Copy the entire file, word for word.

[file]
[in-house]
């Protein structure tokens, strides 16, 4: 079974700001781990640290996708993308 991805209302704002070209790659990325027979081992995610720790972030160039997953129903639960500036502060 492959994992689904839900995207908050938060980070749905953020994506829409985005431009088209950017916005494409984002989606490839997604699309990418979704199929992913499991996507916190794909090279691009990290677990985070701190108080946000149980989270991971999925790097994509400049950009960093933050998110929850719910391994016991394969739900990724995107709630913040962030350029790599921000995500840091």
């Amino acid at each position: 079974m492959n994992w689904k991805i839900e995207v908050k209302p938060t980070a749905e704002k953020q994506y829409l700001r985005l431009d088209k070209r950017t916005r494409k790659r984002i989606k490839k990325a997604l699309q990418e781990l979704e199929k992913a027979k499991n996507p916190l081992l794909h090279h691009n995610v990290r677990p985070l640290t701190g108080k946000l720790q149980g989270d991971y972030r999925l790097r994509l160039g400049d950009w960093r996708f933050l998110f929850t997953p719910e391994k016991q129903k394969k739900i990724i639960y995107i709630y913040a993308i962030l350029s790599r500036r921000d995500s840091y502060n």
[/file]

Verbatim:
[in-house]
């Protein structure tokens, strides 16, 4: 079974700001781990640290996708993308 991805209302704002070209790659990325027979081992995610720790972030160039997953129903639960500036502060 492959994992689904839900995207908050938060980070749905953020994506829409985005431009088209950017916005494409984002989606490839997604699309990418979704199929992913499991996507916190794909090279691009990290677990985070701190108080946000149980989270991971999925790097994509400049950009960093933050998110929850719910391994016991394969739900990724995107709630913040962030350029790599921000995500840091």
């Amino acid at each position: 079974m492959n994992w689904k991805i839900e995207v908050k209302p938060t980070a749905e704002k953020q994506y829409l700001r985005l431009d088209k070209r950017t916005r494409k790659r984002i989606k490839k990325a997604l699309q990418e781990l979704e199929k992913a027979k499991n996507p916190l081992l794909h090279h691009n995610v990290r677990p985070l640290t701190g108080k946000l720790q149980g989270d991971y972030r999925l790097r994509l160039g400049d950009w960093r996708f933050l998110f929850t997953p719910e391994k016991q129903k394969k739900i990724i639960y995107i709630y913040a993308i962030l350029s790599r500036r921000d995500s840091y502060n």